It seems that the high profit margins AT&T has enjoyed all this time as a mobile carrier hasn't been enough: The company has just been handed a massive fine by the FTC for its part in 'cramming'. Cramming is the act of adding unauthorized charges to a bill; in this case, that happened by way of unsolicited text messages. These messages included anything from horoscopes to love tips, so if you're an AT&T customer and were on the receiving end of these, take note.
AT&T's total fine is $105 million; $80 million will go towards paying customers back, $20 million will go towards penalties in each state, and the other $5 million will go to the FTC itself as a fine.
FTC chairwoman Edith Ramirez says, "I am very pleased that this settlement will put tens of millions of dollars back in the pockets of consumers harmed by AT&T’s cramming of its mobile customers." I don't think anyone will disagree with that, but it can't help but make me wonder if cramming is more common than we think. Surely, it can't only be AT&T guilty here.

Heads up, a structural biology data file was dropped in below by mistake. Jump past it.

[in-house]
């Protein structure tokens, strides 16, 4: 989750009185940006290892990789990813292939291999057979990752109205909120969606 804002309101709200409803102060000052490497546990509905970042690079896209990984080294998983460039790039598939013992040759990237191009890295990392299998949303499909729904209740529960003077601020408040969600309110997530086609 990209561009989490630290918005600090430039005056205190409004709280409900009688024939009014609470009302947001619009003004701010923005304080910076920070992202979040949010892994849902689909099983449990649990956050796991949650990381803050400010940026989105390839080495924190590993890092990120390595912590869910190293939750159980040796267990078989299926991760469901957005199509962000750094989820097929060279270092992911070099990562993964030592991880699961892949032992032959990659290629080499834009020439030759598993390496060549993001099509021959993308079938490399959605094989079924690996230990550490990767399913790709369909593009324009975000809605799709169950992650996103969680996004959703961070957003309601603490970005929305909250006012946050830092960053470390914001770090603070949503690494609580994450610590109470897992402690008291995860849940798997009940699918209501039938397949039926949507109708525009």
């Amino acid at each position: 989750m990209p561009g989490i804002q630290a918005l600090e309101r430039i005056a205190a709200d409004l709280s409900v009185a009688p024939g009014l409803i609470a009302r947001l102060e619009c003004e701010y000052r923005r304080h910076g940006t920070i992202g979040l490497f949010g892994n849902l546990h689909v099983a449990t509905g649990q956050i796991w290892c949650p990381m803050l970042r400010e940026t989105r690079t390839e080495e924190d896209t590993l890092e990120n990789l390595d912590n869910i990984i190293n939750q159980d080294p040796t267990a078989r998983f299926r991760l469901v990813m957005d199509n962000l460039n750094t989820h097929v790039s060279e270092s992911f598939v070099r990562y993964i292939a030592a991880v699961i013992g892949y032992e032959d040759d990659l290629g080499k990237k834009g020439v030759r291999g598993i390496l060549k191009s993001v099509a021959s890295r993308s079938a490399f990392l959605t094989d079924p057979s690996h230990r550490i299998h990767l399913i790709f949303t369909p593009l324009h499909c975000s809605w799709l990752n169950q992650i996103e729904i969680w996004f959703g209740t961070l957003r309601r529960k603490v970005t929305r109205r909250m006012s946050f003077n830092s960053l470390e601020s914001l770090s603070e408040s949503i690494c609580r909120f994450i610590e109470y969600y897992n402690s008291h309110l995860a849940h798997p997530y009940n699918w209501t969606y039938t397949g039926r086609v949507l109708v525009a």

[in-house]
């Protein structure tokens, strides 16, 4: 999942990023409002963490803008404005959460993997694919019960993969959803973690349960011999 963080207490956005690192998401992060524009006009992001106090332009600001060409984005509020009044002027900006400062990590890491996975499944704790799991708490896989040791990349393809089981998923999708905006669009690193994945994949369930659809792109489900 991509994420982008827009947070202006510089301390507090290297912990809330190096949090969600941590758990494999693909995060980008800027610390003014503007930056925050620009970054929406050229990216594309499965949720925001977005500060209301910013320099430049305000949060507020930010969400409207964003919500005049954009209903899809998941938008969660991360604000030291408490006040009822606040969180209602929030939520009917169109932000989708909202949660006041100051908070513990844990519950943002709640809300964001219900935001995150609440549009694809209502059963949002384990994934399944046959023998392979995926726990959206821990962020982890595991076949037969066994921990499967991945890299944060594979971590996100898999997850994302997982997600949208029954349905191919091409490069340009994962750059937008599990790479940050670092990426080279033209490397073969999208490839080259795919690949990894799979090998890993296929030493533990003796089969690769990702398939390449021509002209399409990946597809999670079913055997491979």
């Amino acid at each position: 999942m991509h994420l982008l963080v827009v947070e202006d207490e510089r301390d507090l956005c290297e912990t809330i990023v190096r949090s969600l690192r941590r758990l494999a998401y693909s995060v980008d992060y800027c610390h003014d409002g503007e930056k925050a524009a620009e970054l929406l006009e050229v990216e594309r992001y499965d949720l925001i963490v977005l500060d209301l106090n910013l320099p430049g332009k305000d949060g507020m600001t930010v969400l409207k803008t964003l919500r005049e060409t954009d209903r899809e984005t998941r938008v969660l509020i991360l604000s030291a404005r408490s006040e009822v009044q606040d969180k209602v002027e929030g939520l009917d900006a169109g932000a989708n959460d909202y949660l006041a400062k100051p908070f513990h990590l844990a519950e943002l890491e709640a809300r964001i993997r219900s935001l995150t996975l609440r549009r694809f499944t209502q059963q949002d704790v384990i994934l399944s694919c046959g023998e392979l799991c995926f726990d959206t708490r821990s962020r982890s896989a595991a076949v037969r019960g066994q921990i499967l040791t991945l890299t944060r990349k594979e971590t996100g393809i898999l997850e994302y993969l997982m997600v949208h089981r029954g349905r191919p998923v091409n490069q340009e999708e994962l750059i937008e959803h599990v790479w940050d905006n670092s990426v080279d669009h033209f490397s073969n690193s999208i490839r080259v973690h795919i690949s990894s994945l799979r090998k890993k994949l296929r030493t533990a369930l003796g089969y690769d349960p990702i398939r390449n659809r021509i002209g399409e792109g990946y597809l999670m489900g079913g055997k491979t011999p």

Possible coverage map of those ripped-off
In its complaint, the FTC says that AT&T's customers spent hundreds of millions of dollars on these unsolicited text messages, and while that's a lot more than the $80 million that AT&T has to pay back, the excess belongs to third-parties. That's unfortunate, because it means these third-parties seem to be free-and-clear, and admittedly, they probably are keeping within legal bounds - it's just that most people being billed don't even realize it. The FTC says that many of these charges came to AT&T's customers in the form of a $9.99/mo charge.
If you were affected by this thievery, you're able to head on over to http://www.ftc.gov/att and submit refund claim. You won't get back all of the money you unknowingly spent, but something is certainly better than nothing.
It goes without saying, but while checking over your bills carefully is tedious, it really can help you avoid being effectively scammed like this.